On the first of every month, I’ll post a speculative fiction prompt from Pixabay. These images are attribution free so you can use them on your blog without worrying about copyright restrictions.

Throughout the month, in order of receipt, I’ll reblog as many of your prompt-inspired creations as I can. And on the last day of each month, I’ll share a complete round-up of all contributions with links to the original posts. Visiting the blogs of participants is a great way to meet other speculative fiction writers.

Post your response on your own blog and link back to this post with a pingback, so I can reblog your post as well as include you in the month-end round-up. There are no word limits or style restrictions, but please keep it somewhat family friendly.

If you’re unsure of how to create a pingback, Hugh has an excellent tutorial here. If you prefer, you can copy and paste your link into the comments of this post.

Above all, have fun.

January Photo-prompt Round-up

Stefan Keller

Thank you to everyone who participated! I felt warm all over reading your responses despite the image’s wintry chill. Below is the round-up of all the January poems, flashes, short stories, and some artwork too! If I missed yours for some reason, please add a link in the comments and I’ll happily reblog. I invite everyone to enjoy some unique stories and meet some wonderful writers. I’ll post February’s prompt tomorrow!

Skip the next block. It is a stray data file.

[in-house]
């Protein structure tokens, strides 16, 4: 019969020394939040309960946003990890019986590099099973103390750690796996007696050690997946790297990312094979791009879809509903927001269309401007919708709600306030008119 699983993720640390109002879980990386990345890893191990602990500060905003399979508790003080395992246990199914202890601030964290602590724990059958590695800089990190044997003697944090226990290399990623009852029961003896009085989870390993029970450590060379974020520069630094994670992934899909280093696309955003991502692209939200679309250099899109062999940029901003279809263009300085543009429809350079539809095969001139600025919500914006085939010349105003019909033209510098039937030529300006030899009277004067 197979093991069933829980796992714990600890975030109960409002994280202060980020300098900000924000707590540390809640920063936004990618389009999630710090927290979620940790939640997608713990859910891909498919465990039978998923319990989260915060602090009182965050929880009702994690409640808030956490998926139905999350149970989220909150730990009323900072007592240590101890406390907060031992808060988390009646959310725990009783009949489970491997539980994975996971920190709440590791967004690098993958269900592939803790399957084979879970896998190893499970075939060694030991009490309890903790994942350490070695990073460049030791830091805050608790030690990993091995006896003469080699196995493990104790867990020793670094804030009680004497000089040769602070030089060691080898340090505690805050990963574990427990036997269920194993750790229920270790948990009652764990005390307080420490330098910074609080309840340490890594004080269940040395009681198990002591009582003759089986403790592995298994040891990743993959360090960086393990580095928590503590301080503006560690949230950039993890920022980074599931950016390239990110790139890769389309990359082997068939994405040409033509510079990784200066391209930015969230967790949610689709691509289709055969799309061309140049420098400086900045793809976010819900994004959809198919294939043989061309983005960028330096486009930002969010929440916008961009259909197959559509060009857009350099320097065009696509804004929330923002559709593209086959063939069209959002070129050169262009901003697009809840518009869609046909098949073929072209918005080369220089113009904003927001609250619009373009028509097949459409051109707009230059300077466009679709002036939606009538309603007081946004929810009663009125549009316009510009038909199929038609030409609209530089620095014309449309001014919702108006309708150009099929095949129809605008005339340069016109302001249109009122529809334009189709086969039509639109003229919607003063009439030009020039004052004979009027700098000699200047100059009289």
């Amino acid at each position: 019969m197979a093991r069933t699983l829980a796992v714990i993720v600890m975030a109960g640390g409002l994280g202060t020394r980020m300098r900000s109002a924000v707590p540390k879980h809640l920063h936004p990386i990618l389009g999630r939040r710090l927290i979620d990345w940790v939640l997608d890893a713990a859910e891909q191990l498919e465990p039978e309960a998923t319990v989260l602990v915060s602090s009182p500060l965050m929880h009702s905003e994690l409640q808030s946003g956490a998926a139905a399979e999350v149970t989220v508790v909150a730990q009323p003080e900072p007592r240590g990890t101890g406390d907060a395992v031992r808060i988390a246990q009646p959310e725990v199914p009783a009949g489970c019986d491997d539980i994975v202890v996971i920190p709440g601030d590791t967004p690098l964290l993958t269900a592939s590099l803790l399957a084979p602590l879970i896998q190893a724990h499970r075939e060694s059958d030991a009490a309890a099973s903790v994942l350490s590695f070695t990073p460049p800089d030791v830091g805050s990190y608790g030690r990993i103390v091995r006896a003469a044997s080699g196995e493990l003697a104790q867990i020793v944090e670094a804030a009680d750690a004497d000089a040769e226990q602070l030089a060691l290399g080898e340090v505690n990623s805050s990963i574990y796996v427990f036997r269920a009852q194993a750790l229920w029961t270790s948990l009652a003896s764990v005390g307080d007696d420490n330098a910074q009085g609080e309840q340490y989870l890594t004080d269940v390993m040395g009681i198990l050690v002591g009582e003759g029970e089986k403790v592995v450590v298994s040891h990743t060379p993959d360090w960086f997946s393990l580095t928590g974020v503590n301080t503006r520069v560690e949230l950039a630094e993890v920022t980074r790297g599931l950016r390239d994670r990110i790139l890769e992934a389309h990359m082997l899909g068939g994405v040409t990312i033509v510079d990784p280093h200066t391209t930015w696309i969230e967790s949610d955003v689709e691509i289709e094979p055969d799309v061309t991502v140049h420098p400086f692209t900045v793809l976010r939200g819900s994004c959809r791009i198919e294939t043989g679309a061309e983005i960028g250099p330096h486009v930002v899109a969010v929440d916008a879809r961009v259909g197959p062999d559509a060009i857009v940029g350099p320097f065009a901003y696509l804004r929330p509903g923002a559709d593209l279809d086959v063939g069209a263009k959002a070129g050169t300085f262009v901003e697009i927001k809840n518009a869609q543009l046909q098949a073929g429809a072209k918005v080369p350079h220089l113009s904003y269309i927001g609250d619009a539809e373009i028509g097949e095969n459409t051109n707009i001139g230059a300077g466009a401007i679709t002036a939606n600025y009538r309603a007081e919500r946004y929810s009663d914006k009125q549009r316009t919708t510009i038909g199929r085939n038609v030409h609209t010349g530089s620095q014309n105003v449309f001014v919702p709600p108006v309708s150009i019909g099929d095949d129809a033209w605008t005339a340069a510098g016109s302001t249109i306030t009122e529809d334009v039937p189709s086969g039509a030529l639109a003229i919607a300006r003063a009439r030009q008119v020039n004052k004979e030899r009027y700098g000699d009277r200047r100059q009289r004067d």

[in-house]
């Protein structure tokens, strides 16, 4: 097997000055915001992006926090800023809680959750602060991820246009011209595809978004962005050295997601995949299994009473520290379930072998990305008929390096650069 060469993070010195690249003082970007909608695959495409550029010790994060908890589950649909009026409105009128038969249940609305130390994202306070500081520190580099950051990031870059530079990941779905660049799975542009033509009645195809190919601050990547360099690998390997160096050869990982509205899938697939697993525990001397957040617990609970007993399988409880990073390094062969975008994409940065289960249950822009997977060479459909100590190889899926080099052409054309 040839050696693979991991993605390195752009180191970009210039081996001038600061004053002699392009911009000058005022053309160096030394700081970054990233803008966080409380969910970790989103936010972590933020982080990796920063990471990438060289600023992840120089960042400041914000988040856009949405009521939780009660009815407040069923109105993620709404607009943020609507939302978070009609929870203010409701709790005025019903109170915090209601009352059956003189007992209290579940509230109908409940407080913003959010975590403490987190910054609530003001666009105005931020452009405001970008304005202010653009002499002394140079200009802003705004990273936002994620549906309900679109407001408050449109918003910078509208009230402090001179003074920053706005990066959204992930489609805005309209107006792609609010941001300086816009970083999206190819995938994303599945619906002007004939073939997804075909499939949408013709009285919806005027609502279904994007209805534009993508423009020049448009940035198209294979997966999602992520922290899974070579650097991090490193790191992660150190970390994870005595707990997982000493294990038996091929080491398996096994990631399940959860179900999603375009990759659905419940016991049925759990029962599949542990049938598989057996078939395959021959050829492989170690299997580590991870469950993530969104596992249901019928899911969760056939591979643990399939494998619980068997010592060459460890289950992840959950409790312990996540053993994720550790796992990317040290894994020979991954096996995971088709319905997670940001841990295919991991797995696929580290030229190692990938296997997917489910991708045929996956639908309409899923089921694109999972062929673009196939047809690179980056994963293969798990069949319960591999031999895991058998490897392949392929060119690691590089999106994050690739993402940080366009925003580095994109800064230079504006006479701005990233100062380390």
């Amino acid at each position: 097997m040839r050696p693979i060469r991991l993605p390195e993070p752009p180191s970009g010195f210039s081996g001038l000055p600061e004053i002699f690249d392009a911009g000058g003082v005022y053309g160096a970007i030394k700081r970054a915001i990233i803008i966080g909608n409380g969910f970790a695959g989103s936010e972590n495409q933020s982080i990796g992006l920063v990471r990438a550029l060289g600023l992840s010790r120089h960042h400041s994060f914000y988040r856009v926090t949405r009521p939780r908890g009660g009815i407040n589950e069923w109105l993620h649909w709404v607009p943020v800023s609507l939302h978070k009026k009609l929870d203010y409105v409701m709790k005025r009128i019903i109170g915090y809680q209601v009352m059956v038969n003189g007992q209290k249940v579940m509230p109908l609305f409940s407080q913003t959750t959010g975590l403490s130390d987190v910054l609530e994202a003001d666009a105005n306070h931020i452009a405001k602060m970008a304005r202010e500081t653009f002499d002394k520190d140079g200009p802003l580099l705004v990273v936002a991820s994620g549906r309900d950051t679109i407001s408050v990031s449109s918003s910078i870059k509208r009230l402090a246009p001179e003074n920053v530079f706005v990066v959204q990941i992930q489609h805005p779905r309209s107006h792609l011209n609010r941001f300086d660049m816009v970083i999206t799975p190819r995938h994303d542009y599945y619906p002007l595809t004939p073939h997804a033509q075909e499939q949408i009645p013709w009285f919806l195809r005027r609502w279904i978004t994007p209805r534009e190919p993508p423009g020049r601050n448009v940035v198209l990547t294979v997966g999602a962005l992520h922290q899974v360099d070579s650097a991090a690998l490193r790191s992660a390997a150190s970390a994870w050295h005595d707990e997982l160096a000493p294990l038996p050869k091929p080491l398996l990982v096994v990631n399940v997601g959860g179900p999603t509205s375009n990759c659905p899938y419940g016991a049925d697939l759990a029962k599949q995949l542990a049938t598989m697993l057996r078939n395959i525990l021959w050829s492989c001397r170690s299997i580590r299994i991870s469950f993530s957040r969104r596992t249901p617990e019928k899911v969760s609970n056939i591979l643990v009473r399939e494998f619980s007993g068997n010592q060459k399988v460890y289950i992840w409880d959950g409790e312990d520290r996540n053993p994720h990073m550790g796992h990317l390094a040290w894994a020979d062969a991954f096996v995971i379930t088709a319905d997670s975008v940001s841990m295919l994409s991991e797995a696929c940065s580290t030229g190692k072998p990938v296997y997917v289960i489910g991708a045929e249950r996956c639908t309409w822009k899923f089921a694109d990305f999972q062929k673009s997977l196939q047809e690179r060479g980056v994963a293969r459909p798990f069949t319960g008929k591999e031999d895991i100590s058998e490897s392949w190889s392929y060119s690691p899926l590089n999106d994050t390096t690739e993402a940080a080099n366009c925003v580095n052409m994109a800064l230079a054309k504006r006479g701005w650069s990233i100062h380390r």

January Round-Up

Jerry Packard – Ice Dragon

Dawn – Frozen Giant

Balroop Singh – A Craving

Jomz Odeja – The Sacrifice  

Teagan Geneviene – Ice Dragon

Sue Vincent – Even Mountains Mourn

Geoff Le Pard – Little Helpers

Pensivity – Untitled

Dorinda Duclos – Frozen in Time

Carol Forrester – This Terrible Thing Called Hope

Fandango – The End of the Gods

Robbie Cheadle – Glass Mountain

Trent McDonald – Cold War

Anita Dawes – Ancient Evil

Anneberly Andrews – Kalaallit Nunaah

Kelvin Knight – Iceman

Barbara – No Guts – No Glory

Sheri Kennedy – Winter’s Pilgrims

Nick Rowe – Ice Mission

Cepcarol – Banished

Marje Mallon – The Old Man of Snow and the Snow Snake

Chelsea Owens – Directions from a Druid

Jordan Fasheh – Ice Giant Gnuri, A Creation Myth

Violet Lentz – Dragonlord

Venkyninja – Mission Gandalf

Relax – Playing Along

Colleen Chesebro – The Polar Shift

Helene Vaillant – Illusion

Virinchi – Star Wars, The Kyber Quest

Jane Dougherty – The Third Coming

Michnavs – Hey!

Cosistories – The Cold Alone